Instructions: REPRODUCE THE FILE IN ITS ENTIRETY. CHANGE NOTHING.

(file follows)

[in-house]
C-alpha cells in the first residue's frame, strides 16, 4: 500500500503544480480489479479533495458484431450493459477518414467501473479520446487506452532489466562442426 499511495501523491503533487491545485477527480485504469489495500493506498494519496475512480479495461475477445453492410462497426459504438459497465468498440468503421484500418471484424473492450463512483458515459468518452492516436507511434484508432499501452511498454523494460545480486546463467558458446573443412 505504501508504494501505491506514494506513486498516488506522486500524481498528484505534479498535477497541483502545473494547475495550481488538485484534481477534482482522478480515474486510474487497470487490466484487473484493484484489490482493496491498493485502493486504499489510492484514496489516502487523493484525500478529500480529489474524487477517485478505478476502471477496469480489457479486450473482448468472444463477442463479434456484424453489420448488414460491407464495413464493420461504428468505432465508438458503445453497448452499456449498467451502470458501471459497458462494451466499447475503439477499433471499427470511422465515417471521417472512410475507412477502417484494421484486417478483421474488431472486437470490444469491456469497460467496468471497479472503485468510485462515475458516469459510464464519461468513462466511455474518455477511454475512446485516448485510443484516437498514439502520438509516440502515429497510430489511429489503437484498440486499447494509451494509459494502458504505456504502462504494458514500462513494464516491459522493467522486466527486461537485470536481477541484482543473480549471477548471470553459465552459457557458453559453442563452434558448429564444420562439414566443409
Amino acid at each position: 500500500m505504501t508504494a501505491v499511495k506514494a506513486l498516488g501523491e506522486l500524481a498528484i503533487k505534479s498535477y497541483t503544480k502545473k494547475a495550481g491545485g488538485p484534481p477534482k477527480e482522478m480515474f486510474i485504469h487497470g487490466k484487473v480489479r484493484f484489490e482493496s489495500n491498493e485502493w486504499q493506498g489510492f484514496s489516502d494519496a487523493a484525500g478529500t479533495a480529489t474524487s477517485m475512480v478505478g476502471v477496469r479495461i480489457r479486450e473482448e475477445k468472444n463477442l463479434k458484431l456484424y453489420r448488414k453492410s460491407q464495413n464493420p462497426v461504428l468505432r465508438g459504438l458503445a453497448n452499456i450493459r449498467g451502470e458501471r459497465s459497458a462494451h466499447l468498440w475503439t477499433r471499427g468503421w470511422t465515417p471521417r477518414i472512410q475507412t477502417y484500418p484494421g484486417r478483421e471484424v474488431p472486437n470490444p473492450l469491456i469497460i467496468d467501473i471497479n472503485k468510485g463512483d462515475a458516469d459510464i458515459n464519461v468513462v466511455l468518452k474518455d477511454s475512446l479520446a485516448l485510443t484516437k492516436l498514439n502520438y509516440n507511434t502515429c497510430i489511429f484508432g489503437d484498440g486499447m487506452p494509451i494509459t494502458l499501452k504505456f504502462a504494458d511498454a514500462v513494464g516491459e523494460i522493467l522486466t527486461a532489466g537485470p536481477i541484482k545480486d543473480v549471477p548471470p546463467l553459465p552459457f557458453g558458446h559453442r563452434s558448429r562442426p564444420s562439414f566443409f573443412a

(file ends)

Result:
[in-house]
C-alpha cells in the first residue's frame, strides 16, 4: 500500500503544480480489479479533495458484431450493459477518414467501473479520446487506452532489466562442426 499511495501523491503533487491545485477527480485504469489495500493506498494519496475512480479495461475477445453492410462497426459504438459497465468498440468503421484500418471484424473492450463512483458515459468518452492516436507511434484508432499501452511498454523494460545480486546463467558458446573443412 505504501508504494501505491506514494506513486498516488506522486500524481498528484505534479498535477497541483502545473494547475495550481488538485484534481477534482482522478480515474486510474487497470487490466484487473484493484484489490482493496491498493485502493486504499489510492484514496489516502487523493484525500478529500480529489474524487477517485478505478476502471477496469480489457479486450473482448468472444463477442463479434456484424453489420448488414460491407464495413464493420461504428468505432465508438458503445453497448452499456449498467451502470458501471459497458462494451466499447475503439477499433471499427470511422465515417471521417472512410475507412477502417484494421484486417478483421474488431472486437470490444469491456469497460467496468471497479472503485468510485462515475458516469459510464464519461468513462466511455474518455477511454475512446485516448485510443484516437498514439502520438509516440502515429497510430489511429489503437484498440486499447494509451494509459494502458504505456504502462504494458514500462513494464516491459522493467522486466527486461537485470536481477541484482543473480549471477548471470553459465552459457557458453559453442563452434558448429564444420562439414566443409
Amino acid at each position: 500500500m505504501t508504494a501505491v499511495k506514494a506513486l498516488g501523491e506522486l500524481a498528484i503533487k505534479s498535477y497541483t503544480k502545473k494547475a495550481g491545485g488538485p484534481p477534482k477527480e482522478m480515474f486510474i485504469h487497470g487490466k484487473v480489479r484493484f484489490e482493496s489495500n491498493e485502493w486504499q493506498g489510492f484514496s489516502d494519496a487523493a484525500g478529500t479533495a480529489t474524487s477517485m475512480v478505478g476502471v477496469r479495461i480489457r479486450e473482448e475477445k468472444n463477442l463479434k458484431l456484424y453489420r448488414k453492410s460491407q464495413n464493420p462497426v461504428l468505432r465508438g459504438l458503445a453497448n452499456i450493459r449498467g451502470e458501471r459497465s459497458a462494451h466499447l468498440w475503439t477499433r471499427g468503421w470511422t465515417p471521417r477518414i472512410q475507412t477502417y484500418p484494421g484486417r478483421e471484424v474488431p472486437n470490444p473492450l469491456i469497460i467496468d467501473i471497479n472503485k468510485g463512483d462515475a458516469d459510464i458515459n464519461v468513462v466511455l468518452k474518455d477511454s475512446l479520446a485516448l485510443t484516437k492516436l498514439n502520438y509516440n507511434t502515429c497510430i489511429f484508432g489503437d484498440g486499447m487506452p494509451i494509459t494502458l499501452k504505456f504502462a504494458d511498454a514500462v513494464g516491459e523494460i522493467l522486466t527486461a532489466g537485470p536481477i541484482k545480486d543473480v549471477p548471470p546463467l553459465p552459457f557458453g558458446h559453442r563452434s558448429r562442426p564444420s562439414f566443409f573443412a